Her parents were furious when they were advised to consult with their sheik over the matter!

    Those who protest against Sharia Law in Australia would be well advised to read up on the sexual abuse of children within Australian religious institutions before complaining that ‘these people’ are ‘ruining the nation’.

    All up the weekend counter demonstrations went pretty well: bogan fascist neophytes were outnumbered, out argued and outfought. And it rained. On a whole Aussies don’t like this sort of trouble on the street and associate trouble with those who bring it. In this instance, with the idiot right.

  8. Conservatives like to point to the ALP and say that they are being controlled by trade unions, and these trade unions do not represent all workers and could be classed as a minority group.

    Clearly active Christians are also a minority group.

  9. jungney is spot on there, though I would say he’s over-egging the pudding when he says “criminal law predominates.” There is no chance that sharia law will ever get applied to criminal cases – it applies to some aspects of family and civil law at best.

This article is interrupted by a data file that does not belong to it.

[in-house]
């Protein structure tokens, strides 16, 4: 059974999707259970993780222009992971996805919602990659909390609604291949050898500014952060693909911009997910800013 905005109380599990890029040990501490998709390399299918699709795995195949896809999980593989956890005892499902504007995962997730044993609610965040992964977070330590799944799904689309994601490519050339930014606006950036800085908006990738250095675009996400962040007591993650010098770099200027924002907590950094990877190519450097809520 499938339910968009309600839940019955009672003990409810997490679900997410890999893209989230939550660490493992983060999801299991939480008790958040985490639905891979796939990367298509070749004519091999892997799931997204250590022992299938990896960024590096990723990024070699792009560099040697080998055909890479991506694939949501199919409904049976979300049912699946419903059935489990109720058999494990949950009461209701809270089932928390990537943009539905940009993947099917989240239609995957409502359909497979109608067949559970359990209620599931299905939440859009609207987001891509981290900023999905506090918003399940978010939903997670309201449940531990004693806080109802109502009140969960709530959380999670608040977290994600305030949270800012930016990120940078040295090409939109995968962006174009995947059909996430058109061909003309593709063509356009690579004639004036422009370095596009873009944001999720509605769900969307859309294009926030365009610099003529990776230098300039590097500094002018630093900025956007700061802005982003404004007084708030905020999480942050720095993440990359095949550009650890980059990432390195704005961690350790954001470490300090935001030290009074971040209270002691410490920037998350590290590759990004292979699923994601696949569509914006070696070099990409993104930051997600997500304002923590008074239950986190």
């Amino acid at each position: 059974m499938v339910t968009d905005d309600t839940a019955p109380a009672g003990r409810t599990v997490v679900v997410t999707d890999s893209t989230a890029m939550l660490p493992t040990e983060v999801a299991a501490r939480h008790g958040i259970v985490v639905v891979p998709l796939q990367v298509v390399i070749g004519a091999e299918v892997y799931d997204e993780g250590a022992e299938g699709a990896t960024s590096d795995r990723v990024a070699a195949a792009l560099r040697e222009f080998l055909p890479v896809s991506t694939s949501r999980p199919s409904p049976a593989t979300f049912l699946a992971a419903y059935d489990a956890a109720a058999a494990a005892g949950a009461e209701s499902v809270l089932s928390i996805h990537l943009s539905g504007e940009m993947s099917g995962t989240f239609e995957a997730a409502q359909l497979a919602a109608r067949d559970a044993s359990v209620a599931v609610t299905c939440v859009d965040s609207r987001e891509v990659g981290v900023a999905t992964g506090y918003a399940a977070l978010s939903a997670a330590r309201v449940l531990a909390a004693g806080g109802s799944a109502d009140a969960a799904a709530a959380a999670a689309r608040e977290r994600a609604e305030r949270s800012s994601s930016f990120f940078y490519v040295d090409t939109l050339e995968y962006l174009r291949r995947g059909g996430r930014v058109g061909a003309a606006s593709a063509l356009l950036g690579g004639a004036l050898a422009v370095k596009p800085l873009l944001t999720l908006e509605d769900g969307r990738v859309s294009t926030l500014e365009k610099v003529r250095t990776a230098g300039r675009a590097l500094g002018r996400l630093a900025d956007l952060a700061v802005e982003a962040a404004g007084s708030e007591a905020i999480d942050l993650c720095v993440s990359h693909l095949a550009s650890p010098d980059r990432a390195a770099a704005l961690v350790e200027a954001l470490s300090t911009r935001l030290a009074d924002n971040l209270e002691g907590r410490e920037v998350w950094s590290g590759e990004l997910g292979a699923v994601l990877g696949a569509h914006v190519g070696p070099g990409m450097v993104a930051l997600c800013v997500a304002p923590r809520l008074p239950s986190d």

And to add to his point about sexual abuse of children within mainstream religious institutions, let us all remember the race and religious background of the UK’s most prolific sexual abuser: white, CofE.

  10. faustusnotes :
    “criminal law predominates.” There is no chance that sharia law will ever get applied to criminal cases

    In the very narrow sense of “formal Islamic jurisprudence”, no. But in the “religious law applied to non-religious people” sense … it absolutely does get applied right now. We have the “confession exemption” that’s slowly being rolled back, the de facto “pedophile transfer” exemption that applies primarily to Christian and Jewish offenders (especially when they’re sent overseas) and the various nonsenses about homosexual laws (everyone is equal, except gays can’t marry and transsexuals can’t adopt, etc), not to mention the “abortion is illegal, it says so in the bible”.